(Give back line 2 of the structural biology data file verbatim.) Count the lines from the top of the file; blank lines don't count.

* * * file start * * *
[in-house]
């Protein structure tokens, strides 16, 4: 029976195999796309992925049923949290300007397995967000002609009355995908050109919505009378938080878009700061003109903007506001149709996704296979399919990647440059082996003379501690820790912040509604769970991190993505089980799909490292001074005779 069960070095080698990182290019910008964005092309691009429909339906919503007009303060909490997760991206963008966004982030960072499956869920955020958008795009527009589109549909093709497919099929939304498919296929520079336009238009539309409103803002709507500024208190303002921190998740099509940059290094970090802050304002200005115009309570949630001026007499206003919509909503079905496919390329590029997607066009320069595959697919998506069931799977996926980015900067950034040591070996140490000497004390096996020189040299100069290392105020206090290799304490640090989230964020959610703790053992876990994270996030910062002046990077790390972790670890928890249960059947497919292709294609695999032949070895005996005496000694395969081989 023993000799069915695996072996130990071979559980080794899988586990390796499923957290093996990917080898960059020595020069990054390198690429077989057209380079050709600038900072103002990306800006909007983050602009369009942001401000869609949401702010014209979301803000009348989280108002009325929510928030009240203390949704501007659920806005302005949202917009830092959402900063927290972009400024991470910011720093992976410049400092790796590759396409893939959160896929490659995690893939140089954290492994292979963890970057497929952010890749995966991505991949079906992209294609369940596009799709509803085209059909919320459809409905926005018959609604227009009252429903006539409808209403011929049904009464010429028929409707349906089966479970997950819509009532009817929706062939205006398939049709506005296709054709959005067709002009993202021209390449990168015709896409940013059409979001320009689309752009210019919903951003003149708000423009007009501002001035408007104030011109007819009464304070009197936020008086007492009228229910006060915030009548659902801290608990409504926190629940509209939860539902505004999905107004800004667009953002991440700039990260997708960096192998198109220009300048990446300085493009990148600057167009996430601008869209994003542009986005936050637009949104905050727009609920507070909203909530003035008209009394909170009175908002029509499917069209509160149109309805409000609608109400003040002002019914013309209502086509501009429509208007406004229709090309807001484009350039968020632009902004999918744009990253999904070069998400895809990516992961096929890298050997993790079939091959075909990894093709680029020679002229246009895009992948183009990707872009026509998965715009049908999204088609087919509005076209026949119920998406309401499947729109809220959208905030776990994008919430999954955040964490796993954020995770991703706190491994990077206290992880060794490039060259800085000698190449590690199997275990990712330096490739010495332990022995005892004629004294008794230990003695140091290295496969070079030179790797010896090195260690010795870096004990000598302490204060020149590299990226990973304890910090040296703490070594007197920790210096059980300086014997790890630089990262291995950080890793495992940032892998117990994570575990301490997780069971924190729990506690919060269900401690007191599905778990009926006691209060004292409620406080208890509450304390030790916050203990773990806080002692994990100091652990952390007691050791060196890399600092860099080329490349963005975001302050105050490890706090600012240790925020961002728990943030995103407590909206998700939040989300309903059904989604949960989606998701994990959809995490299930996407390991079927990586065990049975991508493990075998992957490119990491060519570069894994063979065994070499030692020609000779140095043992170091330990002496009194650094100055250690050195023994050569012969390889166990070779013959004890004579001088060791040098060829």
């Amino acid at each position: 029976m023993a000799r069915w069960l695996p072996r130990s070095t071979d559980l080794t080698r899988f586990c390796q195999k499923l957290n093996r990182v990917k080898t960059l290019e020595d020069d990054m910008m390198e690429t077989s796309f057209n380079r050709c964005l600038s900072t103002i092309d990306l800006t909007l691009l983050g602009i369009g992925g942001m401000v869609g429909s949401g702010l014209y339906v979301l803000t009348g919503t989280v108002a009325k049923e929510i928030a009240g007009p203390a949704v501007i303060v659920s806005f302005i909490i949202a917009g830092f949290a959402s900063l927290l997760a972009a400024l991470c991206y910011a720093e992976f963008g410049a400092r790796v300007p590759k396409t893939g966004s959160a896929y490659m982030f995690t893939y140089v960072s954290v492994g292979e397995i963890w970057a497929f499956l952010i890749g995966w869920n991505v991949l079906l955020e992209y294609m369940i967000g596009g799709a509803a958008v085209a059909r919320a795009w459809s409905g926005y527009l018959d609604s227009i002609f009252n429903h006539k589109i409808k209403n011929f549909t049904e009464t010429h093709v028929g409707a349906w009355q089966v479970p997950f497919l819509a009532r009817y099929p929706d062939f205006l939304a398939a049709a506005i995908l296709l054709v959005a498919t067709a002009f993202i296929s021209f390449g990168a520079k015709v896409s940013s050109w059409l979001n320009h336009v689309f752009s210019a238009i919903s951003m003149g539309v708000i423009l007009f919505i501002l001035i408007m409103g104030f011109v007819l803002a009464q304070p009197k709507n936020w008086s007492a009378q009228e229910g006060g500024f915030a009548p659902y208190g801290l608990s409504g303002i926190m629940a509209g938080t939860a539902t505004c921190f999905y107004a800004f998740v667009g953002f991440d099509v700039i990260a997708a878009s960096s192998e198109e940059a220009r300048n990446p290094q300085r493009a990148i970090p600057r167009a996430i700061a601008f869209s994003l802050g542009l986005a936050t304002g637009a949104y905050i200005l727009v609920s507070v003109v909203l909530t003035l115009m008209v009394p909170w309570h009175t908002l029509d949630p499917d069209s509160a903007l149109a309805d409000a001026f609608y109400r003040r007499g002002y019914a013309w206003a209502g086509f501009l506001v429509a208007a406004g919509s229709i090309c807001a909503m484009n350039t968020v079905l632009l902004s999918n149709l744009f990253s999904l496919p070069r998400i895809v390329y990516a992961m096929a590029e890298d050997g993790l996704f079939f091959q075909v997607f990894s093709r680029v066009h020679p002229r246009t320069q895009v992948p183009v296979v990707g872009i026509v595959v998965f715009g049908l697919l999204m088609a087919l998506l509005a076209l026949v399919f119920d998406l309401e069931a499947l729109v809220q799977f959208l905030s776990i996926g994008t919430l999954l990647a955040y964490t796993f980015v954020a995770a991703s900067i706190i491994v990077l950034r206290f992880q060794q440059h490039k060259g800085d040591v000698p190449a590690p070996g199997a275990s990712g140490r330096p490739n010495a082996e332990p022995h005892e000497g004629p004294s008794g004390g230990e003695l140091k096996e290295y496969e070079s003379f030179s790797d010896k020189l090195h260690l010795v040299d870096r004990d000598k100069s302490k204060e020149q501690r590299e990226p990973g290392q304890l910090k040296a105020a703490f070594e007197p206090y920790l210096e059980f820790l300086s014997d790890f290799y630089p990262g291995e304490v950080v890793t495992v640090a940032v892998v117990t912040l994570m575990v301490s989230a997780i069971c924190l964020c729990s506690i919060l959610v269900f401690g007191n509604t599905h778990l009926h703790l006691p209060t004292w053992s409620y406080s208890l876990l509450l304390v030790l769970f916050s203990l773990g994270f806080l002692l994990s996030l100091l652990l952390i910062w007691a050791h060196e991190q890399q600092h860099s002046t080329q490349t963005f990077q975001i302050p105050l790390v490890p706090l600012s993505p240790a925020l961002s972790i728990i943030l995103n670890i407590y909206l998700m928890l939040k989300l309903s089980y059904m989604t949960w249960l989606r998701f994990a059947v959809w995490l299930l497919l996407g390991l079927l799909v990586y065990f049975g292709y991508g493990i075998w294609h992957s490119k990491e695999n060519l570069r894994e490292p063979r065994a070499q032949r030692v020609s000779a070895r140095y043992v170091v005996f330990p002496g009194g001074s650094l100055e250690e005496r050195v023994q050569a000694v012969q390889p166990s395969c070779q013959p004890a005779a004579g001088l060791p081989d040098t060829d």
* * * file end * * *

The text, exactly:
């Protein structure tokens, strides 16, 4: 029976195999796309992925049923949290300007397995967000002609009355995908050109919505009378938080878009700061003109903007506001149709996704296979399919990647440059082996003379501690820790912040509604769970991190993505089980799909490292001074005779 069960070095080698990182290019910008964005092309691009429909339906919503007009303060909490997760991206963008966004982030960072499956869920955020958008795009527009589109549909093709497919099929939304498919296929520079336009238009539309409103803002709507500024208190303002921190998740099509940059290094970090802050304002200005115009309570949630001026007499206003919509909503079905496919390329590029997607066009320069595959697919998506069931799977996926980015900067950034040591070996140490000497004390096996020189040299100069290392105020206090290799304490640090989230964020959610703790053992876990994270996030910062002046990077790390972790670890928890249960059947497919292709294609695999032949070895005996005496000694395969081989 023993000799069915695996072996130990071979559980080794899988586990390796499923957290093996990917080898960059020595020069990054390198690429077989057209380079050709600038900072103002990306800006909007983050602009369009942001401000869609949401702010014209979301803000009348989280108002009325929510928030009240203390949704501007659920806005302005949202917009830092959402900063927290972009400024991470910011720093992976410049400092790796590759396409893939959160896929490659995690893939140089954290492994292979963890970057497929952010890749995966991505991949079906992209294609369940596009799709509803085209059909919320459809409905926005018959609604227009009252429903006539409808209403011929049904009464010429028929409707349906089966479970997950819509009532009817929706062939205006398939049709506005296709054709959005067709002009993202021209390449990168015709896409940013059409979001320009689309752009210019919903951003003149708000423009007009501002001035408007104030011109007819009464304070009197936020008086007492009228229910006060915030009548659902801290608990409504926190629940509209939860539902505004999905107004800004667009953002991440700039990260997708960096192998198109220009300048990446300085493009990148600057167009996430601008869209994003542009986005936050637009949104905050727009609920507070909203909530003035008209009394909170009175908002029509499917069209509160149109309805409000609608109400003040002002019914013309209502086509501009429509208007406004229709090309807001484009350039968020632009902004999918744009990253999904070069998400895809990516992961096929890298050997993790079939091959075909990894093709680029020679002229246009895009992948183009990707872009026509998965715009049908999204088609087919509005076209026949119920998406309401499947729109809220959208905030776990994008919430999954955040964490796993954020995770991703706190491994990077206290992880060794490039060259800085000698190449590690199997275990990712330096490739010495332990022995005892004629004294008794230990003695140091290295496969070079030179790797010896090195260690010795870096004990000598302490204060020149590299990226990973304890910090040296703490070594007197920790210096059980300086014997790890630089990262291995950080890793495992940032892998117990994570575990301490997780069971924190729990506690919060269900401690007191599905778990009926006691209060004292409620406080208890509450304390030790916050203990773990806080002692994990100091652990952390007691050791060196890399600092860099080329490349963005975001302050105050490890706090600012240790925020961002728990943030995103407590909206998700939040989300309903059904989604949960989606998701994990959809995490299930996407390991079927990586065990049975991508493990075998992957490119990491060519570069894994063979065994070499030692020609000779140095043992170091330990002496009194650094100055250690050195023994050569012969390889166990070779013959004890004579001088060791040098060829």